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Discussion Starter · #1 ·
Anyone,

I often see jigs that are screwed to a piece of hardwood that slides in the miter track of the table saw top.

How do you make that piece of hardwood to fit or can it be purchased?

Thank you,
Fred
 

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Sawdust Creator
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Anyone,

I often see jigs that are screwed to a piece of hardwood that slides in the miter track of the table saw top.

How do you make that piece of hardwood to fit or can it be purchased?

Thank you,
Fred

I've made them on my table saw.....rip a board to the width of the table saw.......then adjust and rip off what you need for height. Round off edges a bit with sandpaper and your good to go.
 

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Old School
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The most common slot size is ¾" wide and 3/8" deep. I prefer to have face grain down, even though the guide doesn't necessarily have to ride on the bottom of the slot. Cutting a piece that small might be better done starting with a wider piece that is easier to control through the fence, to cut the 3/8" depth, and then cutting the ¾" rips.

Or, starting with a wider piece that's ¾" thick, and set the fence to have the waste piece 3/8".






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The only (small) reason not to use wood for the miter bar is that it expands and shrinks as humidity changes. Cut with the edge grain facing up is preferred as expansion is 1/3" that of face grain.
 

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RETCW4AV8R said:
Anyone,

I often see jigs that are screwed to a piece of hardwood that slides in the miter track of the table saw top.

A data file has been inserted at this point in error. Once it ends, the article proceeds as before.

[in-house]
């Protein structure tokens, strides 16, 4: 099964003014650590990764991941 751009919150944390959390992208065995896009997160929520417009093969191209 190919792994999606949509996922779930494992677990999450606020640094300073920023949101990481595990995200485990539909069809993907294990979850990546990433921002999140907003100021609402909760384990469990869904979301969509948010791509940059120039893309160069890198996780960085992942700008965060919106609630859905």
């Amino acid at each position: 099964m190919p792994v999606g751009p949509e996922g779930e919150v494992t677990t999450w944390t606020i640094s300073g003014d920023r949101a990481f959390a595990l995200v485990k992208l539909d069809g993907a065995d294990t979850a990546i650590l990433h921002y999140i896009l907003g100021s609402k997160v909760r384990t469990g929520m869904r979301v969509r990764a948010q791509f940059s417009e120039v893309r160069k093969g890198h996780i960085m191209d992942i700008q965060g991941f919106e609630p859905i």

How do you make that piece of hardwood to fit or can it be purchased?

Thank you,
Fred
You shouldn't have any trouble cutting it on the table saw. But if I was you I would make it slightly oversized and then work it in so it fits snug. It will loosen after you push it back and forth about three times. If it fits perfectly on its first time in the slot it will be too loose from there on.

Al

Friends don't let friends use stamped metal tools sold at clothing stores.
 

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http://www.onlinemetals.com/merchant.cfm?pid=12094&step=4&showunits=inches&id=889&top_cat=0

This is a pce of low carbon "tool steel".....ground/straight/parallel.And probably what the factory's use for their mitre bar runners.

If someone held a gun to my head and said ,"make one out of wood".The process would be waaaay easier than species selection.Would more than likely go with "action wood"(Maple strips epoxied together....look at laminated rifle stocks),because of the epoxy,stabilizing property's.

So going with action wood....next would bandsaw about .010" over size and then "grind" it to perfection with thickness sander.

But before any of that....would just get on ebay and buy a cheap mitre gauge to snag the runner.Also noticing how different gauges use differing techniques ofr "tightening" their runners.Some of which are downright Fred Flintstone....but hey,it works.Good luck.
 

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I use UHMW for all of my runners. I picked up a piece at a Woodcraft a while back. I think it was about 5" wide and 3' long. I have used it to make several jigs. If I recall it only cost about $30. Cheaper than what the same amount of runners would have cost and great performance.
 

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MTL said:
I use UHMW for all of my runners. I picked up a piece at a Woodcraft a while back. I think it was about 5" wide and 3' long. I have used it to make several jigs. If I recall it only cost about $30. Cheaper than what the same amount of runners would have cost and great performance.
Can you remove a small thickness in that stuff? I've used it for some applications but didn't have much luck dialing it in if needed.

Al

Friends don't let friends use stamped metal tools sold at clothing stores.
 

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Can you remove a small thickness in that stuff? I've used it for some applications but didn't have much luck dialing it in if needed.

Al

Friends don't let friends use stamped metal tools sold at clothing stores.